Many of us suffer from the Monday blues. However, yesterday brought particular mayhem with it for commuters who use the local trains for their daily commute.
As many as 70 lakh commuters on Western the Railway network, and main and trans-harbour lines of Central Railway, were affected by technical glitches that led to crowded trains and overflowing platforms, late services and plenty of cancellations during the peak hour.
Derailment at Borivli
An empty coach of a Western Railway local was derailed on Sunday night around 1.30 am at Borivli. “Due to this, many services were affected between Kandivli and Borivli and 14 services were cancelled,” said Sharat Chandrayan, chief PRO, Western Railway.
Shockingly, there have been nearly eight cases of derailment in the last few months on the suburban section of WR. Thankfully, all the trains were empty and the derailment occurred on crossovers (where a train crisscrosses from one line to the other). There have been two cases of train coaches getting derailed since Saturday. One train got derailed at Churchgate station on January 26, and another at Borivli station on January 28.
Series of mishaps
Apart from this, there have been four derailments inside Kandivli carshed and two at Andheri in the last few months. Sources in the Western Railways said that during all these times, the trains were empty and all trains involved were those procured under the Mumbai Urban Transport Project (MUTP).
“These trains were being parked from the platforms either on the sidings or to a carshed when it got derailed. Moreover, all these trains were moving at a slow speed (between 15-25 kmph) when they got derailed,” said a WR official.
The derailment of the train at Borivli led to the coach tilting by nearly 45 degrees while it was partly on platform two. It was heading for the siding line near the station where it was to be stationed. The derailment occurred when the train was in the process of crossing over from one track to the other.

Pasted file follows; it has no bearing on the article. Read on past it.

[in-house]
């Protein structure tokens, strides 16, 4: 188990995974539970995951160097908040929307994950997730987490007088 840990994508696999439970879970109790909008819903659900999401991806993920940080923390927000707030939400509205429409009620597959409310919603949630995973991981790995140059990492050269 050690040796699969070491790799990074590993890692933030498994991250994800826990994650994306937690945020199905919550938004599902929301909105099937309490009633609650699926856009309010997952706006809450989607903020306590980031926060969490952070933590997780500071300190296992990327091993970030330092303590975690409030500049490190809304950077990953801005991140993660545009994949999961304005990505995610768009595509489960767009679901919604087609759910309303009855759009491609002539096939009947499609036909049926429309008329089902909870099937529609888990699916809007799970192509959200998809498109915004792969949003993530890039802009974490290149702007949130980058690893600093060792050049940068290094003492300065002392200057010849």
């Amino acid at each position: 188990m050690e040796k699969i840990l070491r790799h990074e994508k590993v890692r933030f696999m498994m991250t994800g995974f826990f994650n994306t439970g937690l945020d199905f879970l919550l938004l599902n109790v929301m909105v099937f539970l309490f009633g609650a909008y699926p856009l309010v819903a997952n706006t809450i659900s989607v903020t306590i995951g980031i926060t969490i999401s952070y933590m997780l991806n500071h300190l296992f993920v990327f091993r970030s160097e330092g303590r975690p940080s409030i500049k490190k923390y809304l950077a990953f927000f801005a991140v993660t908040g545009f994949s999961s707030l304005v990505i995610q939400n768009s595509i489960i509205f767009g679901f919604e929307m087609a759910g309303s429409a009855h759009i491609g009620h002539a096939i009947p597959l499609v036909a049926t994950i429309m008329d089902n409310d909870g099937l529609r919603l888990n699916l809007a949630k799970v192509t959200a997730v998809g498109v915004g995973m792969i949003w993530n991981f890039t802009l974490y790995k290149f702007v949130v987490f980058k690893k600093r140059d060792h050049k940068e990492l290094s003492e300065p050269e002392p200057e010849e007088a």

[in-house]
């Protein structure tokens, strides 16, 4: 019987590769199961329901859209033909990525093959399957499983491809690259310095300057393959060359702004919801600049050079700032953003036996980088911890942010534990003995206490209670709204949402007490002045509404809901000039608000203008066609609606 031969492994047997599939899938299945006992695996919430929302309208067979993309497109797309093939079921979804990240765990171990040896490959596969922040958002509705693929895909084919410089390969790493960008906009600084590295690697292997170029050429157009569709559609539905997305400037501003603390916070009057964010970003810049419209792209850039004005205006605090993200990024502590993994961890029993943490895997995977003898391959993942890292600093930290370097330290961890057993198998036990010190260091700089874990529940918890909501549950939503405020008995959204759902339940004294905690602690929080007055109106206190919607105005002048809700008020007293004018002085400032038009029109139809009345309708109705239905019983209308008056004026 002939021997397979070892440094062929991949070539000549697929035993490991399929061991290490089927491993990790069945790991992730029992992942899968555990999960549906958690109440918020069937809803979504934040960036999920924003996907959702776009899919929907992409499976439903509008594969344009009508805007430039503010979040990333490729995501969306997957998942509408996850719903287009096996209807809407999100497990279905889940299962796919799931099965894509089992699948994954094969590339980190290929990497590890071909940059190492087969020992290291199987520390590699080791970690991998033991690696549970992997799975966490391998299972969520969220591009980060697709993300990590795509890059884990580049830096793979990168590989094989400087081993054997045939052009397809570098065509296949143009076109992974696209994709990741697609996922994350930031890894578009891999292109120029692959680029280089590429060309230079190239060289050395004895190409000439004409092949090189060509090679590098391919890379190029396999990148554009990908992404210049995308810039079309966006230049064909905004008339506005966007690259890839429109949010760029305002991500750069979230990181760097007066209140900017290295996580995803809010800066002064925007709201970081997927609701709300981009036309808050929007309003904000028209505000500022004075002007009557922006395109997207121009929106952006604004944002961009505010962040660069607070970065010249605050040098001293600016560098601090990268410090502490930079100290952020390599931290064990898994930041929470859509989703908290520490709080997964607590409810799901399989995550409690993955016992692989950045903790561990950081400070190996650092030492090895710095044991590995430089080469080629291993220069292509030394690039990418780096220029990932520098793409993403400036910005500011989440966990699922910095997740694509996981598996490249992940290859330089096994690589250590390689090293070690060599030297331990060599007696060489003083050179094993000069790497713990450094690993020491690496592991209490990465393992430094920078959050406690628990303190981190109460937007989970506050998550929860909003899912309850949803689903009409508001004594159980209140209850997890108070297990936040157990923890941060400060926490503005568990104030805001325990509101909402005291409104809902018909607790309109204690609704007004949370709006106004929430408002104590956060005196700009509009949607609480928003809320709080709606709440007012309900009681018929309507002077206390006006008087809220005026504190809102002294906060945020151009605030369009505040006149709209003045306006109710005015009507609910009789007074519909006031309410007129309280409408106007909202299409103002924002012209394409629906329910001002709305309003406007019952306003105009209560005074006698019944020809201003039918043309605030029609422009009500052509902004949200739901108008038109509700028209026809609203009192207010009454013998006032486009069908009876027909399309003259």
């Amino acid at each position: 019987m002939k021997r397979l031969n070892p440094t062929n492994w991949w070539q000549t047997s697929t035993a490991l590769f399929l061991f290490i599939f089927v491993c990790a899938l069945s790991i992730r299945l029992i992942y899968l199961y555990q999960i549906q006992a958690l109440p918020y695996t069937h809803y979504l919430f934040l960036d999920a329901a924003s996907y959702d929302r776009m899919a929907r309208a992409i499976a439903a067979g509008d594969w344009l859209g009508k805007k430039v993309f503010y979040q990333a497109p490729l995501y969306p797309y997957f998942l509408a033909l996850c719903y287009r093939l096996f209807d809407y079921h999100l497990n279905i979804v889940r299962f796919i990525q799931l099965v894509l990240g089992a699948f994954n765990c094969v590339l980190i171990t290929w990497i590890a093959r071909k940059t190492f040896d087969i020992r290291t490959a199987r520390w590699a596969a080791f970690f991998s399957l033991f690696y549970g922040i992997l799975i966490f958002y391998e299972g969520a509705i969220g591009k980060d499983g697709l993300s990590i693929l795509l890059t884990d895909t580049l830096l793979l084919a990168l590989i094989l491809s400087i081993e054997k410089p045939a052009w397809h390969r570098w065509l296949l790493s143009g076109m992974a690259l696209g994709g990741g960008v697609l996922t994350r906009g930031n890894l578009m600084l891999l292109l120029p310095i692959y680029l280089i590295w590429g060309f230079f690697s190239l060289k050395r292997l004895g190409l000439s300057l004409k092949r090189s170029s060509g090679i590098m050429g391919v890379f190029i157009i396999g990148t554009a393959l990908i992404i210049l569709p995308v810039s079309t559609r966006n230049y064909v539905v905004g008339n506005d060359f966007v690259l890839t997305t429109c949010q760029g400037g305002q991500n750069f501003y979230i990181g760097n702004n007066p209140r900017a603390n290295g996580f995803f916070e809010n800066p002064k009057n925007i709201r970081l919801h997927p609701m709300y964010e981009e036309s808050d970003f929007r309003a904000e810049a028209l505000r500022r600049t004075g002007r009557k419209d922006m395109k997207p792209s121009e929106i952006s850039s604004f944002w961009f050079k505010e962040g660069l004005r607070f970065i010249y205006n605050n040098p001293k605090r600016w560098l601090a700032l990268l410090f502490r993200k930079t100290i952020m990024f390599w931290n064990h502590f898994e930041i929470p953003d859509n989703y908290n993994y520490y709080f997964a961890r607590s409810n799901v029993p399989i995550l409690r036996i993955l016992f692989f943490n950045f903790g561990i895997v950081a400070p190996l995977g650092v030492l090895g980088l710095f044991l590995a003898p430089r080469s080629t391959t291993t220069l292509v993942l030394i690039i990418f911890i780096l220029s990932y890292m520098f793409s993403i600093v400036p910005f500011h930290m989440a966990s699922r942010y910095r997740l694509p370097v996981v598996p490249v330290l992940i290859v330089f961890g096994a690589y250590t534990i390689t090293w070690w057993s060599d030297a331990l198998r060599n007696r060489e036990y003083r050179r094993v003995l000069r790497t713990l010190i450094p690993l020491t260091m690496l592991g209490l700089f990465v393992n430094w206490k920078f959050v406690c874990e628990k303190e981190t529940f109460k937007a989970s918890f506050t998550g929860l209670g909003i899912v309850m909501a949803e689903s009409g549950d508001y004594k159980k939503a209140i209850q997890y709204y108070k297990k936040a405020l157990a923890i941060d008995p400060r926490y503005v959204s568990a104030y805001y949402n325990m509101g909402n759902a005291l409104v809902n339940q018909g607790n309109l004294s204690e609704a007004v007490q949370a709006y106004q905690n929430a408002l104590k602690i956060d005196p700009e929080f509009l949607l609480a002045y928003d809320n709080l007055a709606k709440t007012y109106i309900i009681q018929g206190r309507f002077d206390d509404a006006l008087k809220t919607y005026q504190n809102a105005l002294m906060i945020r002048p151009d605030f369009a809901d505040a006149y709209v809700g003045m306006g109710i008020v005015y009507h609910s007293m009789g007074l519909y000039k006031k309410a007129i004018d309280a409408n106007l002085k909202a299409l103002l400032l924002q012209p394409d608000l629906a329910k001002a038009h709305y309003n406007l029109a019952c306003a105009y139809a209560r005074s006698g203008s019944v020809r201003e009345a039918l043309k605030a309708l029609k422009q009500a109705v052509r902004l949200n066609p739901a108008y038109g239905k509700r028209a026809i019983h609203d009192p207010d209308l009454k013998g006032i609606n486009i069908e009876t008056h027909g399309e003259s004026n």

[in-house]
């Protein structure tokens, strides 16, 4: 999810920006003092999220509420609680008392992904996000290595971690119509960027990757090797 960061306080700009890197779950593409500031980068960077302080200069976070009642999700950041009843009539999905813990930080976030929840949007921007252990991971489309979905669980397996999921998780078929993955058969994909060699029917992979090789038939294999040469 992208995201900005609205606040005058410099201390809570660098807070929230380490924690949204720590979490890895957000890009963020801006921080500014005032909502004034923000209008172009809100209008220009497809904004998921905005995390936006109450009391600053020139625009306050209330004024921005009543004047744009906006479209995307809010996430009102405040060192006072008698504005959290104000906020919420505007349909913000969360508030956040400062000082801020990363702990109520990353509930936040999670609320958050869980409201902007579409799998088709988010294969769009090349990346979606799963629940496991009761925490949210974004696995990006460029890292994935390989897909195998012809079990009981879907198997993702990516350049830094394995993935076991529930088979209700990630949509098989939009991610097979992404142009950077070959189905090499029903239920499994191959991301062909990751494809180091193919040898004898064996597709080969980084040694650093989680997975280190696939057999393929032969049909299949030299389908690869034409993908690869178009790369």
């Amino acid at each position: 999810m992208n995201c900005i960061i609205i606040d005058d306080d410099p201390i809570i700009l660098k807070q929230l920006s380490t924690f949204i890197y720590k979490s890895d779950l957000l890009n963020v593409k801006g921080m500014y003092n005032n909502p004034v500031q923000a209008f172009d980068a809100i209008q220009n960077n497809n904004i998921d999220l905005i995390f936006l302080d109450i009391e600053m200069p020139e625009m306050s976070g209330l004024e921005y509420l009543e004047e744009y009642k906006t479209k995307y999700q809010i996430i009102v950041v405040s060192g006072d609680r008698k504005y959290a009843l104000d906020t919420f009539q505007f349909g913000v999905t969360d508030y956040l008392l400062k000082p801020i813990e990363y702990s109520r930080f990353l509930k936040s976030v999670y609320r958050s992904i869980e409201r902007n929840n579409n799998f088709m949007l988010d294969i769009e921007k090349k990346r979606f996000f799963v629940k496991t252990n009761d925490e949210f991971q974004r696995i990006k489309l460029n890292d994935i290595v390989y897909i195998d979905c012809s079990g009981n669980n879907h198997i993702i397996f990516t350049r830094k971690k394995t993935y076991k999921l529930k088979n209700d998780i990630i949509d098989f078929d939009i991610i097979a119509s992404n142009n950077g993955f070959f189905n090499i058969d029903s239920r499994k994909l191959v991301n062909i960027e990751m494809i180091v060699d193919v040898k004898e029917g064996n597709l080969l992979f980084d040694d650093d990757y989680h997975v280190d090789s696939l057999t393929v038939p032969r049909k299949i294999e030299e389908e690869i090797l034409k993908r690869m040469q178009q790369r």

“There seems to be some technical glitch in the air suspension. It has been observed that if the coach is empty, it ends in derailment, especially if the tracks too have some problems,” said another WR official.
There seem to be two explanations on offer for the same incident. Some officials claimed that if the tracks aren’t maintained properly, there is every chance of empty trains getting derailed especially while changing lines.
“The Research and Design wing of Indian Railways have tested all possibilities, including any issue with the air suspension installed, before approving these trains under MUTP,” said a senior official. These trains began coming in under MUTP-I since November 2007 and more trains under MUTP-II are expected to come.
According to sources, if the air suspension bursts then there is another spring inside it that will slightly tilt the coach but can run up to a speed of 50 kmph. It will only indicate the motorman about the trouble, who can then dislodge it.
“This has been approved by the Research, Design, and standards Organisation (RDSO) after several tests. So there are chances of tracks not being in tip-top condition for such derailments to occur,” said another rail official.
On the other hand, railway passenger associations fear that these are results of the but lackadaisical approach of railway officials in maintaining the trains. “It is surely lack of thorough maintenance that is leading to such mishaps. Also, they are facing shortage of manpower and insufficient funds until now,” said Kailash Verma, member, Mumbai Rail Pravasi Sangh. Meanwhile, the derailed train at Borivli was put back on track around 6.30 am using hydraulic jacks. During this period, platforms number 1, 2 and 7 were shut until 7.30 am when platform 7 was opened and platform 1 and 2 were started within an hour.
Delays at Airoli, Diva
Services on the trans-harbour section of Thane-Vashi line were affected due to another technical glitch near Airoli. This time too it was an empty train. Around 4.50 am, the pantograph of this train that left Thane and was proceeding towards Vashi got entangled with the overhead cables, leading to a stoppage.
The railway official reached the spot and began removing the entangled pantograph. “It was an empty train moving towards Vashi,” said AK Jain, senior PRO, Central Railway. During this time, the power supply had to be turned off to correct the issue. The situation was finally brought under control by 7.20 am and services began operating on this section that connects Mumbai particularly the industrial belt with Navi Mumbai.
As if this wasn’t enough, even the Main line of Central Railway got affected after a dumper stopped abruptly, while it was passing the level crossing at Diva station. This incident occurred at 9.50 am and the dumper couldn’t be removed before 10.15 am. During this time, all trains going to Kalyan and Chhatrapati Shivaji Terminus remained affected. Due to the two incidents, at least 22 train services had to be cancelled on the Thane-Navi Mumbai line and CST-Kalyan line.
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